Morrow vs. Hajduch: Justice’s Audio, Video, Disco

Scott Morrow is ALARM’s music editor. Patrick Hajduch is a very important lawyer. Each week they debate the merits of a different album.

Justice: Audio, Video, DiscoJustice: Audio, Video, Disco (Ed Banger, 10/25/11)

Hajduch: When Justice emerged in 2007 with , it signaled the logical end of Daft Punk‘s arena-house takeover. Chunky Ratatat riffs and absurdly compressed samples, all blown out as loud as possible — it was a tacky 4/4 onslaught that just made absolute sense. Justice was a “rock band” inasmuch as it was loud and had black leather jackets (and maybe lip-synched?) and made dance music that was very clearly informed by the trashier end of the rock-and-roll spectrum.

So now it’s 2011 and the sophomore release is out. For the talk about it being more baroque/prog/(insert term of choice denoting “wanky” here), it doesn’t sound like much else but another Justice album. Every song sounds at least a little bit like Night on Bald Mountain, and everything is loud. Also, “Ohio” pretty clearly samples the throb from NIN‘s “Closer,” which is a really good choice.

Morrow: I like the Fantasia / Modest Mussorgsky association, but I think that those baroque elements are more pronounced. “Horsepower” puts the classical influence front and center, basically from the start of the disc, “Ohio” uses harpsichord flourishes, and “Canon” sounds like, well, the type of composition for which it’s named.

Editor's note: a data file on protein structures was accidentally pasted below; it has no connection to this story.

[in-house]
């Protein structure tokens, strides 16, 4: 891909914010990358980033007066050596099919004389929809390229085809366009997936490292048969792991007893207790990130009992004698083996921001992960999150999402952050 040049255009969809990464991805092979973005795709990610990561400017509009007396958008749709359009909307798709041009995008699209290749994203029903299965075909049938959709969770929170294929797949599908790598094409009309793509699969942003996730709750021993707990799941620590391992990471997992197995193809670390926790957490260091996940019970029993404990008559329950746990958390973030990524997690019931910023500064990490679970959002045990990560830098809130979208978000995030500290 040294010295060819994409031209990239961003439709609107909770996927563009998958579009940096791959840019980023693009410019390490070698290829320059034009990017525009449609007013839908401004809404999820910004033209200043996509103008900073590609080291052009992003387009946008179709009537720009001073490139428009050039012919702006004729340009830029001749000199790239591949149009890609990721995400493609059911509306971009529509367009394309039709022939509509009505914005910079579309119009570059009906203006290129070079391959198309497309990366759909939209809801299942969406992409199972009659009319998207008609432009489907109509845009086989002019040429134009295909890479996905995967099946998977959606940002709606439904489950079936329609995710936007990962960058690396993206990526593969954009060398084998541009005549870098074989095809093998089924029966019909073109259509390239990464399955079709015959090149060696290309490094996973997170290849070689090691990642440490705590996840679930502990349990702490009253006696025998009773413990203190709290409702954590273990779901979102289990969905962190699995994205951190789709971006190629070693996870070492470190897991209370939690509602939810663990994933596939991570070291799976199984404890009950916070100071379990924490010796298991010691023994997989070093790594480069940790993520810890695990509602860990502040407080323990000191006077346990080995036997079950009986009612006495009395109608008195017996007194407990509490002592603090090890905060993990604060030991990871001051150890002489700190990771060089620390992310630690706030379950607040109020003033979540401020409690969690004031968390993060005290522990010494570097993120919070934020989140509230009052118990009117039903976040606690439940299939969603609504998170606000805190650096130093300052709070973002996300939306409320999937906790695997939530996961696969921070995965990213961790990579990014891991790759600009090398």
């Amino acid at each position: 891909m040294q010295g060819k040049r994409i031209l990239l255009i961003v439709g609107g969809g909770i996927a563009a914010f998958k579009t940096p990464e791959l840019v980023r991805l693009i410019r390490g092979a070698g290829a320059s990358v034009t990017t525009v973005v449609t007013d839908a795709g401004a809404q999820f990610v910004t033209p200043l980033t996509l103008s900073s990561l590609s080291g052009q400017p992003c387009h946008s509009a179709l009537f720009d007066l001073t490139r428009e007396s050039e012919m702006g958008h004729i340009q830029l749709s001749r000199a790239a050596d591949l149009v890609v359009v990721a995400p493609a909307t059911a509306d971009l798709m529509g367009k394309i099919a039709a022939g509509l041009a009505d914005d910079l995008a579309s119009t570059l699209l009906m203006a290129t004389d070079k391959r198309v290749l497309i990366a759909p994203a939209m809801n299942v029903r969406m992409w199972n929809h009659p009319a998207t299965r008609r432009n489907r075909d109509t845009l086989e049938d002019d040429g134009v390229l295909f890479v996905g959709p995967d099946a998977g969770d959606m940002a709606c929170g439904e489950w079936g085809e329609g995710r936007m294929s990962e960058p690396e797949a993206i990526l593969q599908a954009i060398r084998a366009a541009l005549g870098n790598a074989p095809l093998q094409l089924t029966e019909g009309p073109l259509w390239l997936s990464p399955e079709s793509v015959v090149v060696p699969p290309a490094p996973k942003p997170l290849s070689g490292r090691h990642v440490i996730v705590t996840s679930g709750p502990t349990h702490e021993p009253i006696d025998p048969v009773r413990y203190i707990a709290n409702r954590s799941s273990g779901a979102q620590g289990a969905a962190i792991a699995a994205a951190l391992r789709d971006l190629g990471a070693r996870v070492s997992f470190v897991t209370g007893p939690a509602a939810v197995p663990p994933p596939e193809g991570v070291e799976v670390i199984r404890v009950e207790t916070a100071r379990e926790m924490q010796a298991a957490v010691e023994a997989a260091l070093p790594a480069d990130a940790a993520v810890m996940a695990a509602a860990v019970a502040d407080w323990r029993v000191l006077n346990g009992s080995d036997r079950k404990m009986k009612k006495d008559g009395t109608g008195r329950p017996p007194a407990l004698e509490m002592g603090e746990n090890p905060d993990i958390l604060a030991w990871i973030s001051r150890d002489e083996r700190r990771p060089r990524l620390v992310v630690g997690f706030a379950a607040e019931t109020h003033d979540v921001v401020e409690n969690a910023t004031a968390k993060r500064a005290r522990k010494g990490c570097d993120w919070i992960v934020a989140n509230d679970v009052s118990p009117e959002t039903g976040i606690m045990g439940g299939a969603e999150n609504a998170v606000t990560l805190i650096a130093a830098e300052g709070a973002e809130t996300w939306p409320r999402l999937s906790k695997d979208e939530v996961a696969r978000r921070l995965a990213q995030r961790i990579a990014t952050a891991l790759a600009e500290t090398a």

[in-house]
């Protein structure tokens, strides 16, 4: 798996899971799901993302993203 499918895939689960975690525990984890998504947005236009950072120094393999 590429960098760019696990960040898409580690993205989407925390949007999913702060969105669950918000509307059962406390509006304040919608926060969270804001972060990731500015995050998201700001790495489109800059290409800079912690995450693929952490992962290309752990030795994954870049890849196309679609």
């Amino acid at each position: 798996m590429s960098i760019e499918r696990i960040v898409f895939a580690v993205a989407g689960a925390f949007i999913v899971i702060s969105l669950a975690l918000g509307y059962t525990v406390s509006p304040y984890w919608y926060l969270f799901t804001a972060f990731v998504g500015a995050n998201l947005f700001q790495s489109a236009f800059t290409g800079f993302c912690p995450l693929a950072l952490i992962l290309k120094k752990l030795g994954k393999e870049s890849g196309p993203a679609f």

Of course, you’re right that the whole thing still sounds like Justice with its French electro sound and disco bits. But I would echo that it sounds less like future-ized funk and party jams and more like Johann Sebastian Bach writing simplified dance-floor burners (for fame and women, of course).

Hajduch: I like the cut of your jib, sir. Over the course of the album, Justice exhausts all the gimmicks and tricks and melodies to which their fans have grown accustomed. I was pretty surprised by how much I enjoyed the listen; was great, but over the years I became a lot less excited for a follow-up. In fact, I don’t know if I would have checked this one out if it weren’t for our column.

Tracks like “Newlands” are a welcome surprise, especially the driving arena-Kraut bridge. Justice’s combination of ’70s indulgence with millennial anthemic stomp works perfectly here. It’s particularly striking against the opening of “Helix,” which is about as “classic Justice” as the album gets, chopping vocals atop four-chord drama.

Morrow: I was going to mention “Newlands” and its synthesized-classic-rock vibe. The track has a total AC/DC or The Who-style intro, and it almost — almost — goes prog at the end of the bridge. But the song scales it back to return to the ’80s pop elements that supplement the old-school rock riffs.

As for the wait, yeah — it’s been four years. The first album feels like it was so hyped, and “D.A.N.C.E.” was all over the place — yet the charts don’t really reflect that. But either way, Justice is the Daft Punk of this generation; it’s only a matter of time before sales reflect that more. And Audio, Video, Disco gives people a reason not to write off the duo as a one-trick pony.

Hajduch: Sure, but isn’t Daft Punk the Daft Punk of this generation?

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